Kerb is an annual cross-disciplinary design publication produced by the RMIT University School of Architecture and Design.
Kerb 19, edited by the RMIT University student team of Caitrin Daly, Sarah Hicks, Adrian Keene and Ricky Ricardo, begins with the proposition that “we are living in a post-evolutionary world of extreme technological escalation. The complexity of both natural and technical processes can now converge.” This statement reads as a call to arms for contemporary landscape practice: an opportunity to engage the convergence and, through the agency of speculative interrogation, defy the current trajectory of design by proposing scenarios of “considered inter-relationships with the natural world.”
This issue of the annual journal is divided into three curated chapters, each aligned with strategies suggested in the “Manifest-orial” for realization of the post-natural. Firstly, Neo-Natures accepts the implausibility of recovering a pristine version of nature, and instead investigates opportunities for technological interaction in real space. A conversation with Teresa Moller centres on recapturing the natural in design, bemoaning the artificiality of the artificial and emphasizing the importance of site specificity. The Super-Natural Garden imagines a tech-future linked to the natural, augmentations of existing form presenting visitors with the “presumed paradox of a human-designed nature,” while Daan Roosegaarde likens the post-natural movement to the artificial landscapes of the Netherlands, suggesting the post-natural future is about creating landscapes that “attract or generate stories within themselves.”
Chapter two, Beyond, explores the technology/nature contradiction in contemporary practice, challenging technology as a design process in itself and investigating design scenarios that respond primarily to site, but that also integrate natural and technological factors to produce complex, coexistent realities. This is manifest in an unsettling speculation on The Future, a radical community designed to generate greater symbiotic human-environment adaptation, complete with residents selected on their bio-abilities and potential for selective adaptation. Perhaps more comforting is Biothing’s exploration of urban tectonics, where mathematical systems and sub-systems provide an adaptive armature of polychromatic and phosphorescent organisms.
The final chapter, Synthesis, speculates upon a series of synthetic ecologies – post-natural designs integrating technologies with natural morphologies and cycles. Here, the foundations of Venice are strengthened with artificial reefs created by programmable protocells, while in the Sahara, biotechnical engineers edit the molecular structure of sand, using bacteria to create a calcified sandstone barrier, halting the migration of the desert. In each proposal, the post-natural appears as a reapplication of nature, to nature through technology, and less as a melding of the two in an imagined “technocology.”
It is the conversations with architectural firms R&Sie(n) and IwamotoScott, however, that offer the clearest insight into the duality of the post-natural narrative. François Roche and Stéphanie Lavaux of R&Sie(n) defer immediately to the view that the purpose of speculative work is to promote a reorganization of knowledge, describing not the reality of the present but rather alluding to potential futures provided in a parallel domain. While describing speculative exploration and transformation through the metaphor of a growing tree, they are careful to stress the importance of the incremental and the recursive. It is precisely the knowledge of what has come before – that is, evolution and regeneration as functions of that which already exists – that provides the opportunity for exploration of potentials in the alternative domain. Similarly, while IwamotoScott observes that parametric modelling offers rapid flexibility and iterative repetition for larger-scale projects, they maintain that the opportunity for seeding evolutionary or adaptive parametric processes rarely occurs, with the resultant urban projects instead sanitary and controlled. Advanced technologies and rapid reproduction suggest simulated scenarios, bereft of the evolutionary or iterative elements the process itself affords, and outcomes more pre-natural than post-natural – perhaps a function of parametric overload.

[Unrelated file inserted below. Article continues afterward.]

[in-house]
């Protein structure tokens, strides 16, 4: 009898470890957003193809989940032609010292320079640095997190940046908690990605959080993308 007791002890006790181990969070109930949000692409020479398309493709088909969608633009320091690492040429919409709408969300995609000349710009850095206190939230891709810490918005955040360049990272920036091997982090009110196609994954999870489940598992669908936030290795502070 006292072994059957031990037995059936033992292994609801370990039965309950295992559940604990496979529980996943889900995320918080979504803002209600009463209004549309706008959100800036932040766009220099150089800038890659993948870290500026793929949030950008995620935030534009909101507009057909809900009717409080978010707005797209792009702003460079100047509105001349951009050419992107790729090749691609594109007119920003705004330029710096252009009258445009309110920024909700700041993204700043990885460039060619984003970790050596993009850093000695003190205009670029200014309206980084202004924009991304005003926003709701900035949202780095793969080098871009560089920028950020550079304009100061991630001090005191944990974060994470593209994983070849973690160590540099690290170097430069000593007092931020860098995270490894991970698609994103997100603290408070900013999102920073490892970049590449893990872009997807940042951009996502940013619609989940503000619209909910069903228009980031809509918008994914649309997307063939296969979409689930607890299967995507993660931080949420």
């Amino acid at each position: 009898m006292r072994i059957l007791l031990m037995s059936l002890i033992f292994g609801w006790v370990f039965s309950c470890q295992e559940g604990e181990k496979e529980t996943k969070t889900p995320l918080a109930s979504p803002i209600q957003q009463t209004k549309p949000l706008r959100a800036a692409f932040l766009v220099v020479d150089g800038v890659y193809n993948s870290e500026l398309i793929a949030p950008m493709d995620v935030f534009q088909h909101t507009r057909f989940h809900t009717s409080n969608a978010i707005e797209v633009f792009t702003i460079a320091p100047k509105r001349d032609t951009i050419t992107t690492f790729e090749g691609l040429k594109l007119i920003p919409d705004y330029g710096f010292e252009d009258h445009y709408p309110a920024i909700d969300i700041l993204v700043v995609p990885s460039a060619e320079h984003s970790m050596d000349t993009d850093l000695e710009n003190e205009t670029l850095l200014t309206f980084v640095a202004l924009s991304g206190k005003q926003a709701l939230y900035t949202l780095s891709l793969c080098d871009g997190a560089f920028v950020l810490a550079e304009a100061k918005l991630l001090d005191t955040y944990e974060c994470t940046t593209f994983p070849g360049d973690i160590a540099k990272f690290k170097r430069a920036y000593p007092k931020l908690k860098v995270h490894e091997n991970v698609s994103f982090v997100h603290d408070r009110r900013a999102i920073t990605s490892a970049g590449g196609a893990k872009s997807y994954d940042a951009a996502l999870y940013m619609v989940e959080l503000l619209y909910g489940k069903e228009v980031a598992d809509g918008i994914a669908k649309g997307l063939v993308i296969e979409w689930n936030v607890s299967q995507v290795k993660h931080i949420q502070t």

In many ways, it is acceptance of the project as an instrument of speculation that is at once the most interesting, yet most challenging, aspect of the post-natural treatise. Proposing new paradigms to recognize limitations in design practice is far from being a new concept. However, in suggesting the post-natural future as a vehicle to address the artefact/nature binary, the editors champion the recovery of contemporary landscape practice via re-engagement with the natural, be it through subversion, symbiosis, evolution, modification or otherwise. In doing so, they provide a clarity of focus that allows the reader to navigate an otherwise broad, tangential field and to skirt those questions of relevance and validity that might normally accompany discussion of a new paradigm. The emphasis remains on natural processes, with technology revealed as but a tool with which the essence of the natural is regained.
Kerb 19 succinctly traverses the proposition of converging technological and natural processes, filtering the structure and rigidity from an environment dominated by digital production and automated technologies, and revealing its ability for responsive adaptations. It aligns this cleverly with the initial call for spontaneous, speculative methodological approaches, challenging contemporary practice to locate itself on a trajectory “founded on acceptance of our role and place within the grander scheme of things.”
Editors C. Daly, R. Ricardo, S. Hicks, A. Keene, Melbourne Books, 2011, paperback, 128 pages. RRP $23.95.